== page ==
Modernizing Health Care Through Mobile Applications
October 29, 2013
Categories: Thought Leadership
On October 23rd, we attended an event hosted by the Center for Technology Innovations at the Brookings Institution, which focused on the modernization of health care through mobile technology, something that we happen to know a lit
On October 23rd, we attended an event hosted by the Center for Technology Innovations at the Brookings Institution, which focused on the modernization of health care through mobile technology, something that we happen to know a little bit about ourselves.
Panelists included Asif Khan, Caremerge CEO, Iltifat Husain, Editor and Founder of iMedicalApps.com, and Erik Augustson, Program Director of the Tobacco Control Research Brand and Behavioral Research Program. The discussion focused on improving health care interaction and participation through the utilization of the mobile medical devices and applications that are now available.
Applications, such as the ViSi Mobile System, which monitors a patient’s vital signs, prove effective by providing early warning signs of health issues , while a variety of other mobile apps allow for patients to track and monitor daily physical activities and health improvements without the supervision of a primary care physician. Additionally, the myHealthButton app produced by CNSI promotes the value and potential for advancement of health care management within mobile technology. Implementation of these apps, allows health care companies to more efficiently gather and organize data in order to produce more informed decisions and diagnoses for patients along with better quality care.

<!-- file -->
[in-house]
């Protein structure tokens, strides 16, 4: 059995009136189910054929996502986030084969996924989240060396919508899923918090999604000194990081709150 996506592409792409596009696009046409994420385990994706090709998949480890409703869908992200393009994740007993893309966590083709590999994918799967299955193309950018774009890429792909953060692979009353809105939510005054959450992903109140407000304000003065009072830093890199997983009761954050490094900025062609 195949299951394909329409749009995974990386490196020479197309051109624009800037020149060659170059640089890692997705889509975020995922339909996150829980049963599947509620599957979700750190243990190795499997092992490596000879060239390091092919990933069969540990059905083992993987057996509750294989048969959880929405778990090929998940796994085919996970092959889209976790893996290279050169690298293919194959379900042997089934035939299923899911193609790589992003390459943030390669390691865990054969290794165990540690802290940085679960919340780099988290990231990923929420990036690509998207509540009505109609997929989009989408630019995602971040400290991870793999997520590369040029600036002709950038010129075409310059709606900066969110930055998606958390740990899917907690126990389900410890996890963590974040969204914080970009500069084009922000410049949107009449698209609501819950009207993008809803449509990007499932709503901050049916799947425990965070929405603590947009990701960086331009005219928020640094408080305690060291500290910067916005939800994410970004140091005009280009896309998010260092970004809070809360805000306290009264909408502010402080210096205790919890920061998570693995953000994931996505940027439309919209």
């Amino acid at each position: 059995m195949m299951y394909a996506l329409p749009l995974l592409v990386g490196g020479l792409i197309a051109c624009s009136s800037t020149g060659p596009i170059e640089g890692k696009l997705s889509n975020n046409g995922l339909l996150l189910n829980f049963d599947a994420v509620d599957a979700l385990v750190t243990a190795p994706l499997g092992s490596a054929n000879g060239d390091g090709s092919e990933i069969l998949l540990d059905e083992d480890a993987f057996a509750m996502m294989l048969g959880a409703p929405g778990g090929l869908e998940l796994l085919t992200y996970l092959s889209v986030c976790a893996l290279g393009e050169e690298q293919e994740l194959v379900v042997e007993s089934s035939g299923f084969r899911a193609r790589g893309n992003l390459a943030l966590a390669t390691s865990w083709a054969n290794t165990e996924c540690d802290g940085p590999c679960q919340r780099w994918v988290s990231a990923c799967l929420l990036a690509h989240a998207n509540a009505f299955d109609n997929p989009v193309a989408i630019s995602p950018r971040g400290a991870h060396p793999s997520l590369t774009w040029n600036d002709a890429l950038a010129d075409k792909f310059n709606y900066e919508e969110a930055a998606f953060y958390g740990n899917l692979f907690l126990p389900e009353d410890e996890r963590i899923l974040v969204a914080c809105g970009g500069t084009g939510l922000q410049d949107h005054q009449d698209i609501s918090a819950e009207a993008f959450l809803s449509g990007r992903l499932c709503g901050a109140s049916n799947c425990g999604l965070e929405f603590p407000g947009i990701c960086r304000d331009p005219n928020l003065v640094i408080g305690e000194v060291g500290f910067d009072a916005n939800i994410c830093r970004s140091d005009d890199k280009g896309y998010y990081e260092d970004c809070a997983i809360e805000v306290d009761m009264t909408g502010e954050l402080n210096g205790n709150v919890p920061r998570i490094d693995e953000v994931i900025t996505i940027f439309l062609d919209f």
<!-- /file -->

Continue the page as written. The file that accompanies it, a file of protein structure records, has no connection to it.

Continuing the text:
“Prescribing an app”—the practice of promoting available healthcare apps directly to patients by their doctors—was a common theme throughout the day, as was the importance of health literacy. By taking advantage of the available technologies, patients are better informed about their physical health and more aware of impending health care management issues. The panelists discussed the platforms in which we communicate this information and noted that social media has become a widely integrated and effective way to encourage others to become health literate individuals.
While we continue to develop applications to monitor and analyze our health activities, there are still concerns over behavioral change. More often than not, the people using these devices are already living healthy and active lifestyles. The question then becomes_ How can we utilize these functions to promote awareness and, ultimately, behavioral change among those who need it the most?
How do you think we can help the people who need it most to use these apps more often? Tweet @CNSICorp to let us know! Follow CNSI on Twitter.